Use a warm compress, or take a bath: Taking a warm shower or bath, or a warm Epsom salt bath can help offer some relief, Mustaleski says. A heating pad, hot water bottle or another warm compress over the abdomen may also do the trick, Olsen adds.
Pay attention to your hydration and diet: Since dehydration can cause cramping during pregnancy, it’s important to ensure you’re drinking plenty of water and staying hydrated, advises Olsen. “If cramping is due to constipation or gas pain, then hydration, a high fiber diet and over the counter medicines like Colace, MiraLAX or Gas-X may be helpful, too.”
Stay active and change positions: Sometimes moving your body can help release muscle tension and prevent cramps, says Mustaleski. She recommends gentle stretching and physical therapy to help alleviate the pain. “Knee-to-chest positioning in particular can sometimes take pressure off the uterus and provide relief,” Olsen adds.
Take an over-the-counter pain reliever: “Taking Tylenol (generic name Acetaminophen) has been well-studied throughout pregnancy, and is safe if needed for short-term pain relief,” Olsen notes.
During pregnancy, any unpleasant or uncomfortable symptoms can be disconcerting. Take heart knowing occasional cramping during pregnancy is normal and expected. Of course, it never hurts to check in with your doctor or midwife to get some reassurance and peace of mind.
Please note: The Bump and the materials and information it contains are not intended to, and do not constitute, medical or other health advice or diagnosis and should not be used as such. You should always consult with a qualified physician or health professional about your specific circumstances.
Devora Aharon, MD, is a reproductive endocrinologist, infertility specialist and board certified ob-gyn with RMA of New York. She earned her medical degree from and completed her residency at the Icahn School of Medicine at Mount Sinai in New York City.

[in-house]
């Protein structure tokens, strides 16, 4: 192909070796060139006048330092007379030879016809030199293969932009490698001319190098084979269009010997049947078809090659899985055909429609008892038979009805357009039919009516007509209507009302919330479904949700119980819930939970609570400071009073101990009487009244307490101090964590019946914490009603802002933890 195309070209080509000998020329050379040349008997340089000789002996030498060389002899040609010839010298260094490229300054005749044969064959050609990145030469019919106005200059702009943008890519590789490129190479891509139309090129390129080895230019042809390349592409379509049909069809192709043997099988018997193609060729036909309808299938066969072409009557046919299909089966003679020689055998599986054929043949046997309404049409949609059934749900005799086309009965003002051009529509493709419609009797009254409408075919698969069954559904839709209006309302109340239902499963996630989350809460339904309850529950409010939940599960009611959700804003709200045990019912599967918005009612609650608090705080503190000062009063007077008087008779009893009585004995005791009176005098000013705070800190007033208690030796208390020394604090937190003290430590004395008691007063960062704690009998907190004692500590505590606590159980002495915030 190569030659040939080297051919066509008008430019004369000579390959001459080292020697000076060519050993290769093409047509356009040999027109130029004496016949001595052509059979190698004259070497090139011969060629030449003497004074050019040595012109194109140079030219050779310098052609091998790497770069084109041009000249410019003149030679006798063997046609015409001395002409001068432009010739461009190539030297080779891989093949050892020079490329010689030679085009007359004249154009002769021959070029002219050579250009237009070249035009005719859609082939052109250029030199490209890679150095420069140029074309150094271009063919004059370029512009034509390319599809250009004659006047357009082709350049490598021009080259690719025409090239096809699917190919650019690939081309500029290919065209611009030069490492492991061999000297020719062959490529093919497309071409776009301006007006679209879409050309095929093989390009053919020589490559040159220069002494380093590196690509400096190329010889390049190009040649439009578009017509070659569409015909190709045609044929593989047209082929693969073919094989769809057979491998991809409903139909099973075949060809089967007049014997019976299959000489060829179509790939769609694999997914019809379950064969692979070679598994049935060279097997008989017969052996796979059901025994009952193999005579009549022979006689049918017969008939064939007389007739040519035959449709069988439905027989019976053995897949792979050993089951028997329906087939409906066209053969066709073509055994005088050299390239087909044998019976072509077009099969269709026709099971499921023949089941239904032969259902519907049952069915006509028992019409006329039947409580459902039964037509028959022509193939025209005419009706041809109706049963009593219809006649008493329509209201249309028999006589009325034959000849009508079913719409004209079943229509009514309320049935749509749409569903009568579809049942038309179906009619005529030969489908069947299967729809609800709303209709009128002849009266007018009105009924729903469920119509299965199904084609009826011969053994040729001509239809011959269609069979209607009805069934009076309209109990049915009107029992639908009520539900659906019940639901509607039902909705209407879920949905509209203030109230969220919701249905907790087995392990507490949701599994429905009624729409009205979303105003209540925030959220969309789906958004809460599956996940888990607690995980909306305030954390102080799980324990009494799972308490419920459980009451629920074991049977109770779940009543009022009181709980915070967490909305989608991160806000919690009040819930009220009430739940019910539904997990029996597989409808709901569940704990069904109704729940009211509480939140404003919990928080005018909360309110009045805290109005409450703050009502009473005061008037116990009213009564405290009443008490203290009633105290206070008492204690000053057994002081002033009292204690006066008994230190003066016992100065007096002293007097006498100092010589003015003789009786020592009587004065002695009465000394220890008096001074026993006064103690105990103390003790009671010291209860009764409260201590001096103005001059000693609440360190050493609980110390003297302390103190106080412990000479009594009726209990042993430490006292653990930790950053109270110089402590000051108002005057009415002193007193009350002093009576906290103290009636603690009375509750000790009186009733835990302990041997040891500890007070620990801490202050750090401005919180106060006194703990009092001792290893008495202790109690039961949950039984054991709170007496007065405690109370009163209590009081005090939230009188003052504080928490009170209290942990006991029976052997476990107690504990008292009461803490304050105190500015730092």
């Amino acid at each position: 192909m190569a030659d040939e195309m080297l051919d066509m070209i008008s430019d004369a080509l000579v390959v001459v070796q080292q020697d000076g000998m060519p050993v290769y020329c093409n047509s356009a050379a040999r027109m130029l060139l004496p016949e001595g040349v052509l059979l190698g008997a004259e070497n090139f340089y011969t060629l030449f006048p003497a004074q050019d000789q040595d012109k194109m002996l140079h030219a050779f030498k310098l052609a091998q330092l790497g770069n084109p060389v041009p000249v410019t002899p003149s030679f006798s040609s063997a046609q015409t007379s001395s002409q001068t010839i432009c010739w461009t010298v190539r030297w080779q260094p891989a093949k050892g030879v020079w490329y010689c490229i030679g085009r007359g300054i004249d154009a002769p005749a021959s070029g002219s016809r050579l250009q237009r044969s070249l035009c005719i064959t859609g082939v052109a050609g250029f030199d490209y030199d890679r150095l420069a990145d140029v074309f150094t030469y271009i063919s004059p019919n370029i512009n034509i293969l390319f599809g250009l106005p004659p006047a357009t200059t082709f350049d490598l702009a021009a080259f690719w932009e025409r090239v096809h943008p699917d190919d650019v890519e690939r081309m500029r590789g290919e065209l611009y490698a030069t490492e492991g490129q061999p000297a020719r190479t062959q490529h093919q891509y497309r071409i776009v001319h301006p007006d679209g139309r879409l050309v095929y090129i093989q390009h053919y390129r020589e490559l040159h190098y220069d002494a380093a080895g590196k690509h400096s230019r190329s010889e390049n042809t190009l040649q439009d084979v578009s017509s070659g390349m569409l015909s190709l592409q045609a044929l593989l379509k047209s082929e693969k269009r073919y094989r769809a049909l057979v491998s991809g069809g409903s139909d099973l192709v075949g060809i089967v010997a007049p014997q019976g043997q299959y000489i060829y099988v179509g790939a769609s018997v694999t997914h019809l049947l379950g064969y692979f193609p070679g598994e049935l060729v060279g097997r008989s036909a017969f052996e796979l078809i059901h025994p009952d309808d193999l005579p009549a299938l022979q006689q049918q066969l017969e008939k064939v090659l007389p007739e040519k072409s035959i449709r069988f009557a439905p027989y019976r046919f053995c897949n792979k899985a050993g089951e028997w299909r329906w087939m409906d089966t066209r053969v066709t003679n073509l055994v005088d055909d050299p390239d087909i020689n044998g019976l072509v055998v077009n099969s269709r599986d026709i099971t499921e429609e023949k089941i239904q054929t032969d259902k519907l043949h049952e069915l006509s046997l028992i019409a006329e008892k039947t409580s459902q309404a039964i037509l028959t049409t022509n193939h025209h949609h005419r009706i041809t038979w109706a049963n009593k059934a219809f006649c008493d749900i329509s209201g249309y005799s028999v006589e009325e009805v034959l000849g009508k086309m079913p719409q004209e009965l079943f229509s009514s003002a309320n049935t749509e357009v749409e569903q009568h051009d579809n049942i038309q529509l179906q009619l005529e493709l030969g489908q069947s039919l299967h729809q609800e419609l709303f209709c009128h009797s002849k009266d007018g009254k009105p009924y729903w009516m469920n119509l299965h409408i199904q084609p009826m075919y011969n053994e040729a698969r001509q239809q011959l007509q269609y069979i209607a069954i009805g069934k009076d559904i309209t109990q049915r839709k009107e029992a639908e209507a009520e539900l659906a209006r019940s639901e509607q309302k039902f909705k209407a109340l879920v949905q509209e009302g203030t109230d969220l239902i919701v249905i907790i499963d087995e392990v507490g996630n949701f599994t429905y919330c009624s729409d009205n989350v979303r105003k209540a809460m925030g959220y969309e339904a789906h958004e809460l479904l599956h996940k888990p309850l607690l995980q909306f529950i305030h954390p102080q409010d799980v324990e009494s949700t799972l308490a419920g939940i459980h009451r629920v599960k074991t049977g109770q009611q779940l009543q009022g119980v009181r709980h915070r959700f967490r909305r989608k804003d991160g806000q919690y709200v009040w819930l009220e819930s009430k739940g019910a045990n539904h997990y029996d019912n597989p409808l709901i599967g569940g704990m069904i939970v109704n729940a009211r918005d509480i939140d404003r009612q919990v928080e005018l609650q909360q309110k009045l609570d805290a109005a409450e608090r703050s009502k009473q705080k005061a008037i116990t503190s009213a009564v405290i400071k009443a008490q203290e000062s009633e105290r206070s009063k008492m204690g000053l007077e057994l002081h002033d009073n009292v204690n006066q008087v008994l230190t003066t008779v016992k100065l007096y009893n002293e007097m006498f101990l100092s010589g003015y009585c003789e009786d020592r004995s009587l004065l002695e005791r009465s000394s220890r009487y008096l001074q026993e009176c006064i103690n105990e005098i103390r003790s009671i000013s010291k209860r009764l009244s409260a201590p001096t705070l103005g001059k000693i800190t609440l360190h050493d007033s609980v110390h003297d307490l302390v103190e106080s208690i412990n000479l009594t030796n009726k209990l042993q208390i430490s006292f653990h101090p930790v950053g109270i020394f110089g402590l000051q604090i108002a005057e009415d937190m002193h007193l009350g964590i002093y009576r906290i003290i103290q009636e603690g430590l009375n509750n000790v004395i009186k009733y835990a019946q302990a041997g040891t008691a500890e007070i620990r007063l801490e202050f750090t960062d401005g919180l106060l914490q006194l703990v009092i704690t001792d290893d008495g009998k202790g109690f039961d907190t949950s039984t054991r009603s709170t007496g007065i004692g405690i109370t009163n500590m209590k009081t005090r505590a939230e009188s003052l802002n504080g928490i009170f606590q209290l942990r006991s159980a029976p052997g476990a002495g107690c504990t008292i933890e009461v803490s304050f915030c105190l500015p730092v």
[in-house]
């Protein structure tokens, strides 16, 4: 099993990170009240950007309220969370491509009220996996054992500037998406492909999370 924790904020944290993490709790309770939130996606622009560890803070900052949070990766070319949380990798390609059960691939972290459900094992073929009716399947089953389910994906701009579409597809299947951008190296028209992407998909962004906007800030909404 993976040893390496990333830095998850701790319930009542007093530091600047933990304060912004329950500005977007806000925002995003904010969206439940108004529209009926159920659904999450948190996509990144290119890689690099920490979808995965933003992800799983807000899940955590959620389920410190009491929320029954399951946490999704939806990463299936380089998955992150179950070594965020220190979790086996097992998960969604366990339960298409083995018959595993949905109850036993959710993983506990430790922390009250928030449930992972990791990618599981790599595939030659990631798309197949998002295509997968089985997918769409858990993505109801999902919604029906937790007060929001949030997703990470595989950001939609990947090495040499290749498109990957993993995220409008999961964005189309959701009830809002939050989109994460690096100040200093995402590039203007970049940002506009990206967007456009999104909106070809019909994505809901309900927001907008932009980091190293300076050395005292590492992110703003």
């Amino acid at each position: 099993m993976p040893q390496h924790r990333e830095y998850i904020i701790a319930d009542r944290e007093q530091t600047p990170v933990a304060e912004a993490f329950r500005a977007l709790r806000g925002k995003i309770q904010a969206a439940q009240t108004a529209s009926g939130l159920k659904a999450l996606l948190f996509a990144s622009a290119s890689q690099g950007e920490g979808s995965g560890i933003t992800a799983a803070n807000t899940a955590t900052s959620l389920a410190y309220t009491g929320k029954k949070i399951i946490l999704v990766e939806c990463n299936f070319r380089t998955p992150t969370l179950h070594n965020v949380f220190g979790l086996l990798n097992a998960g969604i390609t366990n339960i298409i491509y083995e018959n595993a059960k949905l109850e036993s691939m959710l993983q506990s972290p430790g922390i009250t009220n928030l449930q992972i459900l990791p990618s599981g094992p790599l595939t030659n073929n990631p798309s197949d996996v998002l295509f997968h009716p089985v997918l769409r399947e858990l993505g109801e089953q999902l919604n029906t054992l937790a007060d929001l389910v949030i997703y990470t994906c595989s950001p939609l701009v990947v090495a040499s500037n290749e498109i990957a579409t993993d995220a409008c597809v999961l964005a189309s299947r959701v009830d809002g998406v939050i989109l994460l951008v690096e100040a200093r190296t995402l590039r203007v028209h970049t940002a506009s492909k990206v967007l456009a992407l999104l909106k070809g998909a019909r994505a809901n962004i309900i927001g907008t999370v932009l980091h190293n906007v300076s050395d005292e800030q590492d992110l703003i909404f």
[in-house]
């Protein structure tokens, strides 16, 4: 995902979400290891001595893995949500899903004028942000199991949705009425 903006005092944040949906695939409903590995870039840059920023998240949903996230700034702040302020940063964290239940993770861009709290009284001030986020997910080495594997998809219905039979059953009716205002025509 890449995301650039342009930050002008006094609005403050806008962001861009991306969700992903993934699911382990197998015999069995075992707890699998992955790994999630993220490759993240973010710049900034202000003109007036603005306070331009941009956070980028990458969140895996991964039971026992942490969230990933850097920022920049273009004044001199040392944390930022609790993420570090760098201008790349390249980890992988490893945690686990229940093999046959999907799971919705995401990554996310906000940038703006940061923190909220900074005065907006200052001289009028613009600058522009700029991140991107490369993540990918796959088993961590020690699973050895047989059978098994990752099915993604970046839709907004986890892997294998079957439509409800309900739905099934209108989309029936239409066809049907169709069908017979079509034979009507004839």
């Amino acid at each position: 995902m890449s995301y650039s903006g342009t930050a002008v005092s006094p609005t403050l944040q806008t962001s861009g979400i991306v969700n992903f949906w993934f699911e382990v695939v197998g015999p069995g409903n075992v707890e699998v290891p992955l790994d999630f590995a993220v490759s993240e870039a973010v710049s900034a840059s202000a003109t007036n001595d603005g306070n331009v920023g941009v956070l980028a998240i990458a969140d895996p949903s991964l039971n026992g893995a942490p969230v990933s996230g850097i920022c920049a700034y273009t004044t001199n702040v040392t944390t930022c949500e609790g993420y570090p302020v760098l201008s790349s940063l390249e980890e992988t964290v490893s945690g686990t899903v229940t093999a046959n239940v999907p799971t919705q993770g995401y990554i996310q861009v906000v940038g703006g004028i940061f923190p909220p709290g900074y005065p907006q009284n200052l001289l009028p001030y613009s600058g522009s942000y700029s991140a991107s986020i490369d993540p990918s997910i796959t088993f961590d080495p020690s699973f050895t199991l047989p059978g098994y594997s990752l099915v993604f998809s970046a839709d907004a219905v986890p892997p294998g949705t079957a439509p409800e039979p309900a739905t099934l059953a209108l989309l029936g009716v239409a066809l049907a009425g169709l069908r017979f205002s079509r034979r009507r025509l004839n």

Alison Cowan, MD, is a board-certified ob-gyn and head of medical affairs at Mirvie, a research platform working to improve pregnancy health and outcomes. She obtained her master’s and medical degree from Emory University and completed her residency at Northwestern University.
Cynthia Flynn, MD, is a board-certified ob-gyn based in Florida with over 20 years of experience. She is also an expert with the online platform JustAnswer. She received her degree from the Michigan State University College of Human Medicine.
Christine Greves, MD, is an ob-gyn at the Winnie Palmer Hospital for Women & Babies in Orlando, Florida. She received her medical degree at the University of South Florida College of Medicine.
Rebekah Mustaleski, CPM-TN, IBCLC, is a certified professional midwife, specializing in evidence-based maternity care. She co-founded Roots & Wings Midwifery in Knoxville, Tennessee. Mustaleski received her bachelor’s degree in psychology from Centre College and worked as a doula and birth photographer prior to establishing Roots & Wings.
Anne Olsen, MD, is an ob-gyn with Mount Sinai Hospital in New York City. She earned her medical degree from the New York University School of Medicine and completed her residency at the Icahn School of Medicine at Mount Sinai Hospital.
Theresa Rose, DO, is an ob-gyn with Northwestern Medicine. She earned her medical degree at Lake Erie College of Osteopathic Medicine in Pennsylvania.
Jonathan Schaffir, MD, is an ob-gyn at the Ohio State University Wexner Medical Center and the author of What to Believe When You're Expecting: A New Look at Old Wives' Tales in Pregnancy. He earned his medical degree at Brown University in Providence, Rhode Island.
American Pregnancy Association, Pregnancy Cramps, 2023
American Pregnancy Association, Urinary Tract Infection During Pregnancy, 2023
American College of Obstetricians and Gynecologists, Ectopic Pregnancy, July 2022
American Pregnancy Association, Braxton Hicks Contractions, 2023
Mayo Clinic, Preeclampsia, April 2022
March of Dimes, Preeclampsia, January 2023
Learn how we ensure the accuracy of our content through our editorial and medical review process.
Navigate forward to interact with the calendar and select a date. Press the question mark key to get the keyboard shortcuts for changing dates.